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Bragging Rights at USPA National Powerlifting Championship Las Vegas 2014

Steve Denison
Steve Denison
photo by Thomas Stark: Steve Denison USPA President

Whether Raw or Single-Ply lifters had a chance to lift as much as they ever have, breaking National as well as World Records at the Golden Nugget Las Vegas, NV. Steve Denison (USPA President) hosted and directed this event for powerlifters across the nation this weekend July 18-20 2014. Events kicked off Friday with Women's Division Flight A. Ages ranged from 14 years of age up to 65. Yes, there was a 65 year old female powerlifting. As well, there was a 70 year old male powerlifter. The winners from this competition go on to the World Powerlifting Championship.

Jon Marshall single-ply squat
HDR photo by Thomas Stark; Jon Marshall finishing squat

Steve talked about the set up. Each powerlifting platform was set up with 3 judges. Each powerlifting platform could be configured for bench pressing, squats, or deadlifting. Lifters could wear no shirt considered to be RAW, one shirt which would be considered Single-Ply, or multiple belts and shirts considered to be Multi-Ply (no Multi-Ply at the Nationals). The more clothing worn means more constriction making it easier for a lifter to lift more. Each lift is judged based on form as well as lifting the weight. If lifter achieves full satisfaction from judges, the lifter gets 3 white lights. With one flaw, the lifter gets one red light and two white lights. With two flaws, the lifter gets two red lights and one white light. With a total failure, the lifter gets three red lights and no white lights. To achieve a successful lift, the lifter had to get a majority of white lights. Each bench press had to be specifically adjusted to lifters arm length with an adjuster lever. Weights were added and subtracted for all events by spotters.

Spotters played a key roll of ensuring safety and proper weight balances, so lifters would not fall or have a bad lift based on more weight being on the right or left side. Officiating for the Nationals were Alan Aerts, Bonnie Aerts, Anthony Pastorello, Tony Rodriguez, Dan Martin, Tim Sparkes, National Judge from Arizona, Jose Hernandez, International Judge from Calif, Scott Layman, International Judge from Calif, Jim Merlino, International Judge from Calif, Ron Scott, International Judge from Calif, Kevin Meskew, International Judge from Calif, Lisa Wheeler, International Judge from Calif, Lord Ellliott, National Judge from Calif, Tracie Marquez, National Judge from Calif, Tom Miller, National Judge from Calif, Ron Moormeister, National Judge from Calif, Leonetta Richardson, National Judge from Hawaii, Mike Tronske, National Judge from Calif, and Bernice Fuss, International judge from Canada who have all been lifting a long, long, long time. Chuck LaMantia was announcing all lifters as well as any information about exactly what was going on per each event. He had a very articulate sports announcer's voice which is suited for television or radio. Sample video will be included in this article.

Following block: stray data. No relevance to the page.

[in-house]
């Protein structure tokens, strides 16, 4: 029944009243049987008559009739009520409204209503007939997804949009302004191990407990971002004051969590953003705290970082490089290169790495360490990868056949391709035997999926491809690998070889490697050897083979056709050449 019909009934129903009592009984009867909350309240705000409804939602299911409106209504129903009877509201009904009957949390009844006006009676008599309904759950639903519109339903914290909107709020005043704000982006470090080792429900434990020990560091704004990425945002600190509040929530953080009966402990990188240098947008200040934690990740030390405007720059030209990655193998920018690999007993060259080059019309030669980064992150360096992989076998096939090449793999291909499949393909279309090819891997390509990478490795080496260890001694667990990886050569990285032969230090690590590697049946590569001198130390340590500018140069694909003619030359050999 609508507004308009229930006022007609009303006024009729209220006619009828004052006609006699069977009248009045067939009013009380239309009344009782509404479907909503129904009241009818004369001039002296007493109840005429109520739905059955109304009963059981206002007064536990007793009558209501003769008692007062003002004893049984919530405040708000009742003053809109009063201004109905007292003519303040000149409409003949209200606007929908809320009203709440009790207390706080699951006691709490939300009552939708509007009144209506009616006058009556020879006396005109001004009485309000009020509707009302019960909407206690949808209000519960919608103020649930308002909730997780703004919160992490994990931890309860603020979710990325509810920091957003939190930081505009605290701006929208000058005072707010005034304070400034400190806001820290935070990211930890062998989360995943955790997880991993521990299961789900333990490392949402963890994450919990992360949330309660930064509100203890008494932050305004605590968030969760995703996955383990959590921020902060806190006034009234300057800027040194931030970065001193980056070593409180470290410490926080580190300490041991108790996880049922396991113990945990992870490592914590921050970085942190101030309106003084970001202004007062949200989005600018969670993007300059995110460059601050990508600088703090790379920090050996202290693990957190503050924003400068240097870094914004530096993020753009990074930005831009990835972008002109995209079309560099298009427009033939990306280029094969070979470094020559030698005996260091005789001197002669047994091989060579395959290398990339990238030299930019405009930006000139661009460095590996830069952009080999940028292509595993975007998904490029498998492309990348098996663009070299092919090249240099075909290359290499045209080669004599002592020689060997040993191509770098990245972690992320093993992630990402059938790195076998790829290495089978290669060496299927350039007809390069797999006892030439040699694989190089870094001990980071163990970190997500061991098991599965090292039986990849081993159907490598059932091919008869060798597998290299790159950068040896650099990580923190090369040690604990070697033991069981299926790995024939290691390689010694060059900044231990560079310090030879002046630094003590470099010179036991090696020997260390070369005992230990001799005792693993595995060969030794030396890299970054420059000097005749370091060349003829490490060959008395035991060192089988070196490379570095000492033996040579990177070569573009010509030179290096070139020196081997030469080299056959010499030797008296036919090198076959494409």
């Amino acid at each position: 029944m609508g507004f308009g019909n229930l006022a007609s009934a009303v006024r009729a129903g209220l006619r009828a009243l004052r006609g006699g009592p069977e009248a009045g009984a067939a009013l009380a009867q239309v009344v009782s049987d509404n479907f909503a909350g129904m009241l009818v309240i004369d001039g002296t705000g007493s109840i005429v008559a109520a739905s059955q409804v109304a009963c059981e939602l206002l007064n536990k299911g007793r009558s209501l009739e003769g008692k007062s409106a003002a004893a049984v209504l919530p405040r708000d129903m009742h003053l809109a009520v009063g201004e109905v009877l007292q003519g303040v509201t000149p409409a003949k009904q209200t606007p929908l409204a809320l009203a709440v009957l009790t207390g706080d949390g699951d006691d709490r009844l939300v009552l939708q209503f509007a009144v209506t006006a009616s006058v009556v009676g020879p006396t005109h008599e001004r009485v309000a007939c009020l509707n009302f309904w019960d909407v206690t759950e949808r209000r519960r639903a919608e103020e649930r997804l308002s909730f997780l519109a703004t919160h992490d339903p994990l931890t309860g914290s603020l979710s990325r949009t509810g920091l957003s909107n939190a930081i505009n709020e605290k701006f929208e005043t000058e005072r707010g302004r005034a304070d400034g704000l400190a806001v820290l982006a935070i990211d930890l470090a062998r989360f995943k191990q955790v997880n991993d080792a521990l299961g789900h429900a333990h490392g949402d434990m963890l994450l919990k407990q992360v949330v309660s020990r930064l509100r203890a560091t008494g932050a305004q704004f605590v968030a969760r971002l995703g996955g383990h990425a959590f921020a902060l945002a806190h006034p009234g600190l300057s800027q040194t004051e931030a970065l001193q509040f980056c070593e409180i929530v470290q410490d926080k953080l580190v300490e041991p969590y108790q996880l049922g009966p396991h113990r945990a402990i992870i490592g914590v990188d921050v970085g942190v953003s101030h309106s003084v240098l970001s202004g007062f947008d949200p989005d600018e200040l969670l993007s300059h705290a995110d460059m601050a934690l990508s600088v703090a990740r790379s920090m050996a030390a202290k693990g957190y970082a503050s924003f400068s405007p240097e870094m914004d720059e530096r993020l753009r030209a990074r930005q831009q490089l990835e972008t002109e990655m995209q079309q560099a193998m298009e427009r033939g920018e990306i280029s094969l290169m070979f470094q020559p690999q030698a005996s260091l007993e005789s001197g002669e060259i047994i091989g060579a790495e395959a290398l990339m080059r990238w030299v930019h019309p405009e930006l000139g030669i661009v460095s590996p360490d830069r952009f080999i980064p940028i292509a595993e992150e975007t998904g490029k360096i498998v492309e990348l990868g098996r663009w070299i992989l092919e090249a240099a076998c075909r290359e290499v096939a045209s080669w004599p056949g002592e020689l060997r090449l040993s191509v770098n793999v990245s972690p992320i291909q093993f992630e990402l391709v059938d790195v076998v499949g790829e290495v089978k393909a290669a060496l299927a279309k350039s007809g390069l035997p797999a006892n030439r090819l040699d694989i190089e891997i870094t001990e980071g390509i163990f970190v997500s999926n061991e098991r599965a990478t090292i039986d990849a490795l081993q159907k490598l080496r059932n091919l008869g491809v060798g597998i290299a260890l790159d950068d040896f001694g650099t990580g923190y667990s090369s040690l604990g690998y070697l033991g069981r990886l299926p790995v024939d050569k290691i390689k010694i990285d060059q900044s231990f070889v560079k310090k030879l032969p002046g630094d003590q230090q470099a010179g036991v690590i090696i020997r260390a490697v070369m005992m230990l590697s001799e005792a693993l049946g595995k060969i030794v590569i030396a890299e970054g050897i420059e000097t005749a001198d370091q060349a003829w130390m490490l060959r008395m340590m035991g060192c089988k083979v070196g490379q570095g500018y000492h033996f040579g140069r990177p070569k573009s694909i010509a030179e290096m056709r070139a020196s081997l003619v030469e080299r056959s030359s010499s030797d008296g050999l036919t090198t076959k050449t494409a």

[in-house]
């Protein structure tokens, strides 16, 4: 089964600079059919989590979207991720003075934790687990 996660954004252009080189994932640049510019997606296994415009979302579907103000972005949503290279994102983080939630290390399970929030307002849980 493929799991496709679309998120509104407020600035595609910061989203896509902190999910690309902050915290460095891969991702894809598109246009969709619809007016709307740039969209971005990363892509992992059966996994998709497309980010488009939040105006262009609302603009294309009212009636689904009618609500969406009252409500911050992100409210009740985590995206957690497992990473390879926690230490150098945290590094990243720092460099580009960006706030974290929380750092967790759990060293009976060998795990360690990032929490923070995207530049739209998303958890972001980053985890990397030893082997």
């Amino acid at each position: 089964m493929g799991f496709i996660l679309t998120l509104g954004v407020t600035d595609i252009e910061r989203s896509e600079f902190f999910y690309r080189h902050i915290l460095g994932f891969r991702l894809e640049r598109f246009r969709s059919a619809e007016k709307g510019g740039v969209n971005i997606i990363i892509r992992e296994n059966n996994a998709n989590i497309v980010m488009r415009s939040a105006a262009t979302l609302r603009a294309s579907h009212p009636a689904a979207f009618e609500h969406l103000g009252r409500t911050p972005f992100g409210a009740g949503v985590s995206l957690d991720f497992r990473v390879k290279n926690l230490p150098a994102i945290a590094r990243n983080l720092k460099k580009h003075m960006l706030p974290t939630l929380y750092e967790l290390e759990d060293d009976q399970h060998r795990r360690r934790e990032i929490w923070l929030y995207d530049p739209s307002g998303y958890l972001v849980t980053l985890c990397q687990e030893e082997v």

When interviewing Robert Craig (23 years old) from Las Cruisas, New Mexico, he stated "I guess I do this for bragging rights."He bench pressed 330 pounds, squatted 430 pounds, and deadlifted an amazing 540 pounds. For his light weight class of 165-181, this is a lot of weight. He got the state record in New Mexico for all 3 events. He has been doing this for about a year now. Rachel Hererra spoke of this being more of an individual sport when on the platform. She says there is some truth to being a team for training, but, once on the platform one is truly on their own. This is very evident in seeing the soulful expressions on each of their faces just before a squat or starting position. From talking to most of the lifters, it seemed they were after personal goals more so than competing against others. Some of these lifters compete with a team within a flight. Motivational talks are constantly communicated. So, on the bench press there was a fellow team member shouting "up, up, up." Or on the squats I heard over and over "piece of cake," "let's do this," or "steady." There was a lot of comradery exhibited in a variety of ways: a simple task of tweaking someone's belt, motivating lifter on platform, massaging tense muscles, or a simple pat on the back for a job well done. A lot was to be learned from these lifters: strong work ethic, focus, individual determination, and follow through. Plus some really cool photography was yet to be made with all of the unique facial contortions and unique body movements. A lot of heavy weight weight was being bumped around. Look out World, America is strong. There were those lifting much heavier weight with no images or words about here. This is just to mislead the competition. Competition results will be posted here, maybe.